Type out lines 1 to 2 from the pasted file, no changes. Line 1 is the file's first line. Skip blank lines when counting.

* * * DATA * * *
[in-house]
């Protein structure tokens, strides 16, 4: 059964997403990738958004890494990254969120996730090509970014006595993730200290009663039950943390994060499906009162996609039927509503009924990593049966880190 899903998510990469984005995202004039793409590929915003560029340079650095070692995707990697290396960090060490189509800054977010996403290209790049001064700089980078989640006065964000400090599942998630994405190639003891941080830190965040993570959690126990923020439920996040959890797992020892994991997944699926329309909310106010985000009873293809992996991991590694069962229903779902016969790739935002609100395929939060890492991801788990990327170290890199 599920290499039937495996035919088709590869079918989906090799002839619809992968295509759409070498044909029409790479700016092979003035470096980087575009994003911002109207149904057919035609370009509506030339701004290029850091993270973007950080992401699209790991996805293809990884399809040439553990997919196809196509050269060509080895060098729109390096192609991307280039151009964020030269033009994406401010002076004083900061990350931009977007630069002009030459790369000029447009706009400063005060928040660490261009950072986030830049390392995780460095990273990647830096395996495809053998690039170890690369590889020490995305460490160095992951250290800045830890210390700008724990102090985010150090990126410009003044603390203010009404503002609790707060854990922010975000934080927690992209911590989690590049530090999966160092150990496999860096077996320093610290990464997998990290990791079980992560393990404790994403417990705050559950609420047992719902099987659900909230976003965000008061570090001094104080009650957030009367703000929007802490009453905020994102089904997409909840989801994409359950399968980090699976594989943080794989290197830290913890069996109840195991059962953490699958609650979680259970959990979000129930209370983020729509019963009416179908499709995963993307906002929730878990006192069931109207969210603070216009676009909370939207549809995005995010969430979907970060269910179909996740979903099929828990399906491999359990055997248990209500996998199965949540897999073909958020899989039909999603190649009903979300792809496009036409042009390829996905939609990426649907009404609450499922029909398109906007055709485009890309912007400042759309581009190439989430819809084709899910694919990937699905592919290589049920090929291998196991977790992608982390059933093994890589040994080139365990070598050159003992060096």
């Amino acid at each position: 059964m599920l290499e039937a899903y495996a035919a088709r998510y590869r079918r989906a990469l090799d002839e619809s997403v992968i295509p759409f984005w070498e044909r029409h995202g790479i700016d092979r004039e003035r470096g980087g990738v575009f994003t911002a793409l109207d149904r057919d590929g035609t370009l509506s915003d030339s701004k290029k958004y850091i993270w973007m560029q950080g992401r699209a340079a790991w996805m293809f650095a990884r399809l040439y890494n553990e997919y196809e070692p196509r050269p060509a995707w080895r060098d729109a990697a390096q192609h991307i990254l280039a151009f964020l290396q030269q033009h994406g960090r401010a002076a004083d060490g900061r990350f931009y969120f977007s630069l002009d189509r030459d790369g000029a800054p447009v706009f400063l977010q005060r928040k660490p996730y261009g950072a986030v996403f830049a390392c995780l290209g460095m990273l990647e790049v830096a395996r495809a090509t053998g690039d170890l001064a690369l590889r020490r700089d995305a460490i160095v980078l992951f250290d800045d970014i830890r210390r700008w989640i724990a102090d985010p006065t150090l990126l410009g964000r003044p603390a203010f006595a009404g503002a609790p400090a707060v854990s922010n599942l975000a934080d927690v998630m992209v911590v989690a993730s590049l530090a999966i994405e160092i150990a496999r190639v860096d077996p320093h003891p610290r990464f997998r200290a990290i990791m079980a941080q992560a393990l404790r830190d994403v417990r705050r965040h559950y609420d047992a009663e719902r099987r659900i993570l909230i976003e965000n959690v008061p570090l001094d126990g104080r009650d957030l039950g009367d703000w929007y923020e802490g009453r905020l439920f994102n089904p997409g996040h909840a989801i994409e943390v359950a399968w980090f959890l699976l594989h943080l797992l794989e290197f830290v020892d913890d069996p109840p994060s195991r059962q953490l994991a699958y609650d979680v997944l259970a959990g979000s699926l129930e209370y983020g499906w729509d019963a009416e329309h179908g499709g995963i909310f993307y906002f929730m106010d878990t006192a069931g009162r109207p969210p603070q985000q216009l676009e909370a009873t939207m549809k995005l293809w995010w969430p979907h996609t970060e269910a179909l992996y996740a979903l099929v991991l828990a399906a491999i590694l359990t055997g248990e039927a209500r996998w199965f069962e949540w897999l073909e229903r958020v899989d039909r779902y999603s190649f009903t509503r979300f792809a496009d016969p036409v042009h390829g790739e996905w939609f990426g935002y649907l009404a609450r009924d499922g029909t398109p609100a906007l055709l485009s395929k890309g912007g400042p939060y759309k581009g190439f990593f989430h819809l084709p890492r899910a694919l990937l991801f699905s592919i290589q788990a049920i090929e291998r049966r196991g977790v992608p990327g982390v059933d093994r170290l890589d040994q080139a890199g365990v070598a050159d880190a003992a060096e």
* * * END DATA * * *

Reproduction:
[in-house]
């Protein structure tokens, strides 16, 4: 059964997403990738958004890494990254969120996730090509970014006595993730200290009663039950943390994060499906009162996609039927509503009924990593049966880190 899903998510990469984005995202004039793409590929915003560029340079650095070692995707990697290396960090060490189509800054977010996403290209790049001064700089980078989640006065964000400090599942998630994405190639003891941080830190965040993570959690126990923020439920996040959890797992020892994991997944699926329309909310106010985000009873293809992996991991590694069962229903779902016969790739935002609100395929939060890492991801788990990327170290890199 599920290499039937495996035919088709590869079918989906090799002839619809992968295509759409070498044909029409790479700016092979003035470096980087575009994003911002109207149904057919035609370009509506030339701004290029850091993270973007950080992401699209790991996805293809990884399809040439553990997919196809196509050269060509080895060098729109390096192609991307280039151009964020030269033009994406401010002076004083900061990350931009977007630069002009030459790369000029447009706009400063005060928040660490261009950072986030830049390392995780460095990273990647830096395996495809053998690039170890690369590889020490995305460490160095992951250290800045830890210390700008724990102090985010150090990126410009003044603390203010009404503002609790707060854990922010975000934080927690992209911590989690590049530090999966160092150990496999860096077996320093610290990464997998990290990791079980992560393990404790994403417990705050559950609420047992719902099987659900909230976003965000008061570090001094104080009650957030009367703000929007802490009453905020994102089904997409909840989801994409359950399968980090699976594989943080794989290197830290913890069996109840195991059962953490699958609650979680259970959990979000129930209370983020729509019963009416179908499709995963993307906002929730878990006192069931109207969210603070216009676009909370939207549809995005995010969430979907970060269910179909996740979903099929828990399906491999359990055997248990209500996998199965949540897999073909958020899989039909999603190649009903979300792809496009036409042009390829996905939609990426649907009404609450499922029909398109906007055709485009890309912007400042759309581009190439989430819809084709899910694919990937699905592919290589049920090929291998196991977790992608982390059933093994890589040994080139365990070598050159003992060096």